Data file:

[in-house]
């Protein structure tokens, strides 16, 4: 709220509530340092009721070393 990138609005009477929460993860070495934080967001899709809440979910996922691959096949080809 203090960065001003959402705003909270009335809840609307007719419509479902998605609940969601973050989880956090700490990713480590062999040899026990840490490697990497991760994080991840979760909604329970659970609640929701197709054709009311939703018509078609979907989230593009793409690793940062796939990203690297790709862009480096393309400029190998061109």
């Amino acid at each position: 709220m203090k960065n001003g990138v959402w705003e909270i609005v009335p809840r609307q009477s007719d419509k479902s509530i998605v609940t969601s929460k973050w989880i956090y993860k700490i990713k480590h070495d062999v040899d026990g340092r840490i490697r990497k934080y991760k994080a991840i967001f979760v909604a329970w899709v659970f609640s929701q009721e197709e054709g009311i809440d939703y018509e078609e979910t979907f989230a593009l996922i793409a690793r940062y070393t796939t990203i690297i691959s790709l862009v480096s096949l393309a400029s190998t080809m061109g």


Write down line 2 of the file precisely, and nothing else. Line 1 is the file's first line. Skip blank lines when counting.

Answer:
């Protein structure tokens, strides 16, 4: 709220509530340092009721070393 990138609005009477929460993860070495934080967001899709809440979910996922691959096949080809 203090960065001003959402705003909270009335809840609307007719419509479902998605609940969601973050989880956090700490990713480590062999040899026990840490490697990497991760994080991840979760909604329970659970609640929701197709054709009311939703018509078609979907989230593009793409690793940062796939990203690297790709862009480096393309400029190998061109």